If that seems like a bleak metaphor for Clinton vs. Trump — or “Brexit,” or the failed Syrian cease-fire, or the surprise electoral defeat of the Colombian peace plan or any number of world political morasses — it well could be.
Credit Philip Greenberg for The New York Times
“The strange thing about this project is that the worse things are in the news, the better it is for us,” Mr. Reyes, 44, said early this week in Brooklyn, preparing for final run-throughs with a group of nearly 50 actors, under the direction of Meghan Finn, who will play all manner of ghouls — business executives, police officers, poll workers, drone pilots, overprescribing doctors — within the haunted house.
But Mr. Reyes added that the house’s half-dozen fright scenarios are less about the failures of political leaders and more about systems at work in the world economy — the military complex, the financial industry, the gun industry, the fast-food industry and Big Pharma, just to name some headliners — that have become so vast they seem to govern themselves, rendering political control almost ineffectual. And making satire a tall order.
For example, one room of “Doomocracy” (through Nov. 6, groups of a dozen will be led through the rooms at timed intervals beginning at 6 p.m.) is a cozy, profoundly creepy funeral home, presided over by an organ-playing undertaker who explains that the home specializes in coffins made in the shape of the processed-food item most loved by the deceased. A child-size coffin in the shape of a pink-frosted Twinkie dominated the room on a recent visit. And during a rehearsal in September, an actor tinkled the organ keys, intoning earnestly: “I’d like to think that in the afterlife, kids can taste their coffins and they’re happy,” enjoying “the milkshake coffin, the fried chicken coffin” and many other available flavors. Then he crooned: “Every kid wants a candy coffin.”
In the interest of avoiding spoilers (something a visual-arts reporter rarely has to worry about), some of the scenarios in the piece are probably best undescribed.
But it might give an idea of the range of topical phantasmagoria to say that one room involves cheerleaders singing about abortion. Another features a kind of Tupperware party for handguns. (“I think for a lot of liberal people who have never been around guns, it’s going to be a pretty tense situation,” Mr. Reyes said.)
There will be a classroom presided over by a racially shape-shifting computer avatar spouting corporate come-ons through a large computer screen — “I Googled ‘classroom of the future,’ and that’s pretty much what it looked like,” Mr. Reyes said — and a fake cocktail party hosted by a rich couple who are having their own spaceship built.
“They just have so much money that they’re into racing space rockets,” said Mr. Reyes, a compact, bespectacled man who comes off in person like a philosophy professor moonlighting as a late-night comedy host. “They asked Zaha Hadid to design their spaceship, but then she died, so of course they got Frank Gehry, who’s done most of their houses.”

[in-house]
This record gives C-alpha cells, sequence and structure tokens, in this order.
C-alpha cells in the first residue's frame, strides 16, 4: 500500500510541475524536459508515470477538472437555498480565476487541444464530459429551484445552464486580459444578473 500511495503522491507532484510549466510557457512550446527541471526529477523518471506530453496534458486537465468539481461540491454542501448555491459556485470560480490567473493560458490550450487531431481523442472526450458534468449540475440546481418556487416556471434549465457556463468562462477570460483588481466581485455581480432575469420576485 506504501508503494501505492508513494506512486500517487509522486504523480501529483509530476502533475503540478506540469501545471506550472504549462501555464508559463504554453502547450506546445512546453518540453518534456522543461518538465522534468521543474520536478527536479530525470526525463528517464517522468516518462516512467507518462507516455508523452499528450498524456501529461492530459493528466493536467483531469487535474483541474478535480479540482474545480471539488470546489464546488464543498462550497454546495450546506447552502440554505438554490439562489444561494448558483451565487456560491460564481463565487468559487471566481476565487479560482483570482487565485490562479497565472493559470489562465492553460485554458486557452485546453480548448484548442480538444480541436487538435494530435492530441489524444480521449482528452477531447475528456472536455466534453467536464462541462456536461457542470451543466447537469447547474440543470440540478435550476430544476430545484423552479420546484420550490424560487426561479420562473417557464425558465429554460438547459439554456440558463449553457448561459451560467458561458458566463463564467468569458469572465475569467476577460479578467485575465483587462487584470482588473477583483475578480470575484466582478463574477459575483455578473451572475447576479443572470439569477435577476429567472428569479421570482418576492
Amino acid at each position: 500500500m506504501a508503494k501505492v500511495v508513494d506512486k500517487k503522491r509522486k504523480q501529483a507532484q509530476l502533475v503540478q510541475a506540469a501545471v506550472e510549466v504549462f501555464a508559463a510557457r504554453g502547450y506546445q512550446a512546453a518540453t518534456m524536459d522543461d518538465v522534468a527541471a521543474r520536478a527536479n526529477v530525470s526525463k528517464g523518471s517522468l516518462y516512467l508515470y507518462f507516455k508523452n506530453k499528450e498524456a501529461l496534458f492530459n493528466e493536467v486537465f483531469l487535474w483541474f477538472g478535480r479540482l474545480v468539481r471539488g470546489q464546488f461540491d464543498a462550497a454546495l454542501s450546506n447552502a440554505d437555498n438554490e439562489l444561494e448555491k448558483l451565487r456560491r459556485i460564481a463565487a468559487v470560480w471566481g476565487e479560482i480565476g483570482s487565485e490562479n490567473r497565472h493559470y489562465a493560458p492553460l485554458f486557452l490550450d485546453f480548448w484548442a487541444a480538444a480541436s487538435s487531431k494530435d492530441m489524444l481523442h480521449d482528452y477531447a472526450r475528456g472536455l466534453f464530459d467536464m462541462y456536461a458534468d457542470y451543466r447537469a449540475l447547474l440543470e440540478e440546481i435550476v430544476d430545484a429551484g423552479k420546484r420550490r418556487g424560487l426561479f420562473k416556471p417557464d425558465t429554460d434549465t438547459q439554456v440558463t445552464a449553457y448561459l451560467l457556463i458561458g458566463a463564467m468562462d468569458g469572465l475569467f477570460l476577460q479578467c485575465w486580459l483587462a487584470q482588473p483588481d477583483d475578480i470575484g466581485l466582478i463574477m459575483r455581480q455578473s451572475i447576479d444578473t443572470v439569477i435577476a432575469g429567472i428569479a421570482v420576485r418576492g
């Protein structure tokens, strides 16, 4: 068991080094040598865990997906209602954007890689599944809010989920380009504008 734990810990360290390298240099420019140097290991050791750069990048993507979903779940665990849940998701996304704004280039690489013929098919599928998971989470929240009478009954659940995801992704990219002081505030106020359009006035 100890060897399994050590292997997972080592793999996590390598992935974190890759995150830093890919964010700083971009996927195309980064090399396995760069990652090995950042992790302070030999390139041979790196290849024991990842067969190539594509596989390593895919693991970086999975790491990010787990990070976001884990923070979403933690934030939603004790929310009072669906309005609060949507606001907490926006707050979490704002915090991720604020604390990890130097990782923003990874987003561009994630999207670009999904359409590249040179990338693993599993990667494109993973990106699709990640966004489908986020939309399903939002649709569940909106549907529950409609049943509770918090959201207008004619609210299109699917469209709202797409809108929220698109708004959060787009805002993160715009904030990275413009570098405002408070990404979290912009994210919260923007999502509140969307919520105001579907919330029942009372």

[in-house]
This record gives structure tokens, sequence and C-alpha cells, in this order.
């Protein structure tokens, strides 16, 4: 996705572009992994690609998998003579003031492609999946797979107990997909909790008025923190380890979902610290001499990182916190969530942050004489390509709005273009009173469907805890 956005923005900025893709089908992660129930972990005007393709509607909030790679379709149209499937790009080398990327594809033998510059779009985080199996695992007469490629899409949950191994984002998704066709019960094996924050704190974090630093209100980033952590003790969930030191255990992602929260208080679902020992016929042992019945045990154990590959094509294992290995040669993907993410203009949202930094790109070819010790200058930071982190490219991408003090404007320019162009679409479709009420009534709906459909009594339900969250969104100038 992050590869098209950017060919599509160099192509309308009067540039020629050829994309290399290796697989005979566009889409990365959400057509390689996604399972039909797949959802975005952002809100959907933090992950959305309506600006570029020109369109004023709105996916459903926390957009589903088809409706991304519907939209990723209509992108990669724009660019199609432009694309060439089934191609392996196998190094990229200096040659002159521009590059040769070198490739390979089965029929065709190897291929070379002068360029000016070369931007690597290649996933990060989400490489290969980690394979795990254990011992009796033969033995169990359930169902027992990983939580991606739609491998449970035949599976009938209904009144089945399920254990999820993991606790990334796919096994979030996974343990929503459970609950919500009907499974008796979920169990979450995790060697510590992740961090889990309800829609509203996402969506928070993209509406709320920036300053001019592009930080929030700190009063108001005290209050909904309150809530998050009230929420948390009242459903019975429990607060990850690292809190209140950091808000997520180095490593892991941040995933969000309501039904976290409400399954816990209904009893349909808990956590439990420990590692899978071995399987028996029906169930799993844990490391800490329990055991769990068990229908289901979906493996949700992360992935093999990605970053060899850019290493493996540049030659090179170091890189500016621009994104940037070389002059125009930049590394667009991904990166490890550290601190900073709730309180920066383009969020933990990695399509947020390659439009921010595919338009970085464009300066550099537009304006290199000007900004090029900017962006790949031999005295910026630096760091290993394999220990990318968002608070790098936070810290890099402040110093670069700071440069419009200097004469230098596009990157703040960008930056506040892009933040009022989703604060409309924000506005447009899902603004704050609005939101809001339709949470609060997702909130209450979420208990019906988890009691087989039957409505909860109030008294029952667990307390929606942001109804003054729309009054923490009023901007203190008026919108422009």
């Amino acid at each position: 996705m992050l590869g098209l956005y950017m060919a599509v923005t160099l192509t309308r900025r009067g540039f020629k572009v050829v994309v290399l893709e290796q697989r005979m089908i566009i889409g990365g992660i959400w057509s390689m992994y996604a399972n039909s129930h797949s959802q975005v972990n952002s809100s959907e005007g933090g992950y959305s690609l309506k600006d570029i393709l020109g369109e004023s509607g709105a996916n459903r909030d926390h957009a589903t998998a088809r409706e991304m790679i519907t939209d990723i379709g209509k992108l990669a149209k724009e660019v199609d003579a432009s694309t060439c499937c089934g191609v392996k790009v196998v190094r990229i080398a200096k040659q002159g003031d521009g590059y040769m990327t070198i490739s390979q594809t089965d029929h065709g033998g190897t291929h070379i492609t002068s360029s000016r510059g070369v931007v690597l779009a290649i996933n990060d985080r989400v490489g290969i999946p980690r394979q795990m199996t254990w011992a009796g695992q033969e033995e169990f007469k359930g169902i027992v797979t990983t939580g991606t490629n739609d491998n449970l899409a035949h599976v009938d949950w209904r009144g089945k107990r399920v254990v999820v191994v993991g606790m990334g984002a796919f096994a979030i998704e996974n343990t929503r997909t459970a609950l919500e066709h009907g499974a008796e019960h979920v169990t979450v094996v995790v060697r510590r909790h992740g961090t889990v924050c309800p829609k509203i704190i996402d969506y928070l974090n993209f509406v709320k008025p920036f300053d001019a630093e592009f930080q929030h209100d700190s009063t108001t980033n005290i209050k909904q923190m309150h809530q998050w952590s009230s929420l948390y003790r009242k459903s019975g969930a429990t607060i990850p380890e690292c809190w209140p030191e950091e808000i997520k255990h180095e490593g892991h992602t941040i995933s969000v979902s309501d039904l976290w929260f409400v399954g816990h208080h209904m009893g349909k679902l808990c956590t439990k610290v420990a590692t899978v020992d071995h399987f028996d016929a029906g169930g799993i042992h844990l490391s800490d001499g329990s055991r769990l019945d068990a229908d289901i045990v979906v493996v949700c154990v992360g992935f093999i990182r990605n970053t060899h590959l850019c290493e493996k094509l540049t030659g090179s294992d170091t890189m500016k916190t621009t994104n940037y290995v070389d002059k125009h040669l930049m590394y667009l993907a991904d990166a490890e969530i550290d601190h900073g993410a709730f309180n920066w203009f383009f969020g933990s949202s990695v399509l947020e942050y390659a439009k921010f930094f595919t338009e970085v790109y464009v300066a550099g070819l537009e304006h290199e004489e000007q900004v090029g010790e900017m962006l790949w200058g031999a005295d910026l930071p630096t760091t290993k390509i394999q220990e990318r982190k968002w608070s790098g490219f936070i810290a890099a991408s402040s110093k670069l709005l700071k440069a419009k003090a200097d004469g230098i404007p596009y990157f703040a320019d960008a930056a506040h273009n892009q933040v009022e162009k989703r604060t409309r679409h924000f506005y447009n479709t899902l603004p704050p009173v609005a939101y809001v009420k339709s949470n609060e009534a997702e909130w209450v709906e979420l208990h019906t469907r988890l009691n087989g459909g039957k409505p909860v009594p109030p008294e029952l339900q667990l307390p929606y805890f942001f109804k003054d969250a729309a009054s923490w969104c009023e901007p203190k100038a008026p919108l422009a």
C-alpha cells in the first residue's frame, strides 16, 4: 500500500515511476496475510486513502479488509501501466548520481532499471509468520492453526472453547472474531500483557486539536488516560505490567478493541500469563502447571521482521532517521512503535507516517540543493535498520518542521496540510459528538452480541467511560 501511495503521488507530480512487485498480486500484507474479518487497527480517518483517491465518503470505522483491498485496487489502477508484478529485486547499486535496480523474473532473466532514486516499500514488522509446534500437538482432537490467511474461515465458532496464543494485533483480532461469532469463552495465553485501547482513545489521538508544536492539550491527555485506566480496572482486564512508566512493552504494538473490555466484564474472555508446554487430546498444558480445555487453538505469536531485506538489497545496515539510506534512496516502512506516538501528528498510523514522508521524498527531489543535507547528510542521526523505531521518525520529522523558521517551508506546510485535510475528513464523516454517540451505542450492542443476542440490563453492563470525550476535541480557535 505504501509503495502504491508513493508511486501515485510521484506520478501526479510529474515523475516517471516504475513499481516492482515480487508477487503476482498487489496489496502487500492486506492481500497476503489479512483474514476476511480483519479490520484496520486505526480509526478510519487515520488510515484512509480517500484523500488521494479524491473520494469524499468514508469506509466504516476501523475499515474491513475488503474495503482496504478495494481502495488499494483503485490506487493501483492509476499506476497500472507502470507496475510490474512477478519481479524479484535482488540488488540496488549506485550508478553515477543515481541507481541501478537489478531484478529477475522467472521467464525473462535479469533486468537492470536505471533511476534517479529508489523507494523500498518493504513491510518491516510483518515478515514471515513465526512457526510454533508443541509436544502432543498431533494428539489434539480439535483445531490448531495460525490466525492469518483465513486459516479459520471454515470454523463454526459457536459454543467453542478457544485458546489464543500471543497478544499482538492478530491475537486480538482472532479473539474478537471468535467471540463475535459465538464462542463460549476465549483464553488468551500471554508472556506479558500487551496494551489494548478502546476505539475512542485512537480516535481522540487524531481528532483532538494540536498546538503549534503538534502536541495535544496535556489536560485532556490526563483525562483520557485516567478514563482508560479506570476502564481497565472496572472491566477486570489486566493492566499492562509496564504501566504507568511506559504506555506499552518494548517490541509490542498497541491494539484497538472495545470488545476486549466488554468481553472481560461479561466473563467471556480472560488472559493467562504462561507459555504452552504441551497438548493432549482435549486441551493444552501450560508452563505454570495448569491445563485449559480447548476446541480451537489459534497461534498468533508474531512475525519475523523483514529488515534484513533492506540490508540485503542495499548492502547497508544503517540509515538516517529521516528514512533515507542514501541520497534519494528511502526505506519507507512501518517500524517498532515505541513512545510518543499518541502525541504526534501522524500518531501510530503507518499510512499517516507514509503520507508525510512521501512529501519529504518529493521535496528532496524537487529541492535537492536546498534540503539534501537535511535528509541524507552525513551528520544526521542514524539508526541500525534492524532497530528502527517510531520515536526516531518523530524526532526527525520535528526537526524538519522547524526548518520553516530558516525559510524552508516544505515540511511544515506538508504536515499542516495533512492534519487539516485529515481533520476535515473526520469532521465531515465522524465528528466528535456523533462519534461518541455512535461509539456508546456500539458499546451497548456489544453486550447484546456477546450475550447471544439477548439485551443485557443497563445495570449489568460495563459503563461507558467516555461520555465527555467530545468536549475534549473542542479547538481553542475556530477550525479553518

Credit Philip Greenberg for The New York Times
Ms. Finn, who once directed a play that took place inside a New York City taxi and along the streets it traversed, said that compared even with those logistical challenges, Mr. Reyes’s project “is crazy, totally nuts — in the best possible way.”
The actors will have to repeat their parts, written by the playwright Paul Hufker — some of them highly emotional and physically demanding — 40 times over the course of a night. “When I enlisted people to be in this, I told them that it was going to be an act of political rigor,” Ms. Finn said. “It really is endurance performance.”
Katie Hollander, Creative Time’s executive director, said that the organization hadn’t planned earlier in the year to present a major fall piece. But when Mr. Reyes proposed a “political/satirical haunted house,” she said, “the idea stuck with us, and as the political climate became more and more terrifying to a certain extent, it just became more and more relevant, and we knew that the time this had to happen was now. So we jumped from the frying pan into the fire. It’s not a usual thing for us to do something of this complexity in such a short period of time.”
The Army Terminal, once the largest military supply base in the United States and now a center for light manufacturing, plays a starring role itself. Its towering main atrium, punctuated by concrete balconies once used for transfer of wartime supplies from train to ship, looks like a dystopian backdrop from “Brazil” or “Metropolis.” And the terminal’s after-hours emptiness will contribute, Mr. Reyes said, to a sense of isolation almost impossible to find in the city. “It’s really pretty freaky here at night.”
Especially against the backdrop of this election, Mr. Thompson said, the project made a kind of perverse sense in 2016, the centennial of the birth of the Dada art movement. “I think that’s the kind of moment we’re in,” he said. “It seems like a joke but the joke is really not funny at all.”
Mr. Reyes acknowledged that the piece would probably be received far differently were it presented in suburban Ohio or rural Tennessee; he knows he is preaching mostly to a choir of liberal art lovers who oppose many of the late-capitalist demons he holds up to ridicule. “But I still very much hope I can offend at least a few people,” he said. “And it’s going to be so intense that I think people are going to be shaken and pretty worn out after the hour they’re inside.”
Which might be worth something in itself. “This piece’s inner logic isn’t about hope, but that doesn’t mean that I’ve lost hope in art’s ability to help change things,” Mr. Reyes said. “I still think it’s crucial to keep a critical muscle that mocks the motivations of the system — to say, ‘Why are we doing this?’ and to say, ‘This is crazy.’”